Attitudes toward gender-affirming care for children have become polarized, with politicians weighing in at either end of the spectrum. Two duelling narratives both claim they want to protect children — one by providing treatment and one by limiting it. Both of these narratives lack nuance.

Today in The Conversation Canada, Kinnon R. MacKinnon of York University and Pablo Expósito-Campos of Universidad del País Vasco / Euskal Herriko Unibertsitatea in Spain write about the dangers of politicization and misinformation about the care of gender-diverse children, particularly about puberty blockers and detransition.

“We have noticed that what is presented as ‘fact’ in these debates has distorted real complexities of gender-affirming health care, creating a rift between conservative and progressive information outlets. The result has left many in the dark about what is really at stake.”

Also today:

Patricia Nicholson

Health + Medicine Editor

People protest Alberta Premier Danielle Smith’s proposed youth transgender policies as she appears at an event in Ottawa on Feb. 5, 2024. THE CANADIAN PRESS/ Patrick Doyle

The real threat to gender-diverse children is the politicization of care issues like puberty blockers and detransition

Kinnon R. MacKinnon, York University, Canada; Pablo Expósito-Campos, Universidad del País Vasco / Euskal Herriko Unibertsitatea

On both sides of the transgender care debate, what is presented as ‘fact’ distorts real complexities of gender-affirming health care, leaving many in the dark about what is really at stake.

Stereotypes often mean people with disabilities are told to wait and delay their engagement in any romantic or sexual experiences. (Shutterstock)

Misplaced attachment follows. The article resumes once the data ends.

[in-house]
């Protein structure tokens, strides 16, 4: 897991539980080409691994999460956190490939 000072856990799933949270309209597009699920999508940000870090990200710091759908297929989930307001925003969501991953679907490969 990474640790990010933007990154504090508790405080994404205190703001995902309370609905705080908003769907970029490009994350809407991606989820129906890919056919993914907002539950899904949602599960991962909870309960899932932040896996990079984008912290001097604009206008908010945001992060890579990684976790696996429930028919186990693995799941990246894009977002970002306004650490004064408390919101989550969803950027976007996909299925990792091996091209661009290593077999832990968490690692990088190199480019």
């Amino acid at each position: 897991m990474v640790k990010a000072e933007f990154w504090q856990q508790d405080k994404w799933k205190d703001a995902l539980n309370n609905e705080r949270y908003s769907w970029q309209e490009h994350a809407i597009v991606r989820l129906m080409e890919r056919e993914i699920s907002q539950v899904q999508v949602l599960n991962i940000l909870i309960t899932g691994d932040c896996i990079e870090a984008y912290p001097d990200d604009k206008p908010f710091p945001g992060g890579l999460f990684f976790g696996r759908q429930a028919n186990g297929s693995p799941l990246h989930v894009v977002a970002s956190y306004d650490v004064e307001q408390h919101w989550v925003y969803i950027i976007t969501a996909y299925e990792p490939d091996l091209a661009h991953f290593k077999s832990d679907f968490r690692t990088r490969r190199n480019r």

Showing love on Valentine’s Day by embracing disability

Alan Santinele Martino, University of Calgary

Individuals with disabilities frequently confront stereotypes that limit their opportunities to form intimate relationships and have sex.

Pine trees reflected in smooth water of the lake. Waterlogged valley in the snowy Rocky Mountains. Shutterstock

‘Fortress’ conservation policies threaten the food security of rural populations

Terry Sunderland, University of British Columbia

Integrating local and Indigenous knowledge into conservation can help to support diverse diets without compromising biodiversity goals.

Investing in violence prevention that is evidence-based and sustainable is the key to ensuring violence stops. (Shutterstock)

Violence prevention can transform Canadian hockey culture — but only if implemented properly

Maddie Brockbank, McMaster University

While many initially balk at violence prevention programs aimed at boys and men, these programs reduce the likelihood of abuse and improve the chances of bystanders intervening on behalf of victims.

There is a growing need to address diversity in the datasets used to train artificial intelligence. (Shutterstock)

Artificial intelligence needs to be trained on culturally diverse datasets to avoid bias

Vered Shwartz, University of British Columbia

The use of large language models like ChatGPT is growing globally. These technologies are trained on datasets that recreate biases — as their use increases, their datasets must become more diverse.

La Conversation Canada

Lorsqu’un locuteur en bonne santé ne parvient pas à trouver un mot de son lexique qu’il a l’impression de connaître, les spécialistes du langage parlent du phénomène du « mot sur le bout de la langue ». (Shutterstock)

Est-ce normal d’oublier des mots quand on parle  ? Quand doit-on s’inquiéter  ?

Greig de Zubicaray, Queensland University of Technology

Nous avons tous déjà oublié le mot dont nous avions besoin au milieu d’une phrase, et nous connaissons la sensation de l’avoir sur le bout de la langue. Mais quand est-ce que l’on doit s’inquiéter ?


Culture + Society